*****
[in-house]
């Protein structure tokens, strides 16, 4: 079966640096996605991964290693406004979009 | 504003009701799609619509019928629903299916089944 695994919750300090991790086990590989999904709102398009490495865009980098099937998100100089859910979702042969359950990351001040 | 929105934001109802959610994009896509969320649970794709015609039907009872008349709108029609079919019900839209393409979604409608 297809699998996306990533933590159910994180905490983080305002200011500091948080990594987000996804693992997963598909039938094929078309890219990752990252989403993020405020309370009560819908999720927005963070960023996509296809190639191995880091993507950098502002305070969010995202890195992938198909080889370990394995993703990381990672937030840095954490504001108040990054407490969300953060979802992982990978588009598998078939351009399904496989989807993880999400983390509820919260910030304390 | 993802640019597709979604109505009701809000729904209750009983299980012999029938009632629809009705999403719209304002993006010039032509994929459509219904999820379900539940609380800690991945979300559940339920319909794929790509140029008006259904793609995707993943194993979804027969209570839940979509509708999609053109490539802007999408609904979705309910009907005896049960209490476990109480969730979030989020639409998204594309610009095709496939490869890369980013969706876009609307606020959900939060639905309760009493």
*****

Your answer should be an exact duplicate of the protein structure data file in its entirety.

[in-house]
């Protein structure tokens, strides 16, 4: 079966640096996605991964290693406004979009 | 504003009701799609619509019928629903299916089944 695994919750300090991790086990590989999904709102398009490495865009980098099937998100100089859910979702042969359950990351001040 | 929105934001109802959610994009896509969320649970794709015609039907009872008349709108029609079919019900839209393409979604409608 297809699998996306990533933590159910994180905490983080305002200011500091948080990594987000996804693992997963598909039938094929078309890219990752990252989403993020405020309370009560819908999720927005963070960023996509296809190639191995880091993507950098502002305070969010995202890195992938198909080889370990394995993703990381990672937030840095954490504001108040990054407490969300953060979802992982990978588009598998078939351009399904496989989807993880999400983390509820919260910030304390 | 993802640019597709979604109505009701809000729904209750009983299980012999029938009632629809009705999403719209304002993006010039032509994929459509219904999820379900539940609380800690991945979300559940339920319909794929790509140029008006259904793609995707993943194993979804027969209570839940979509509708999609053109490539802007999408609904979705309910009907005896049960209490476990109480969730979030989020639409998204594309610009095709496939490869890369980013969706876009609307606020959900939060639905309760009493």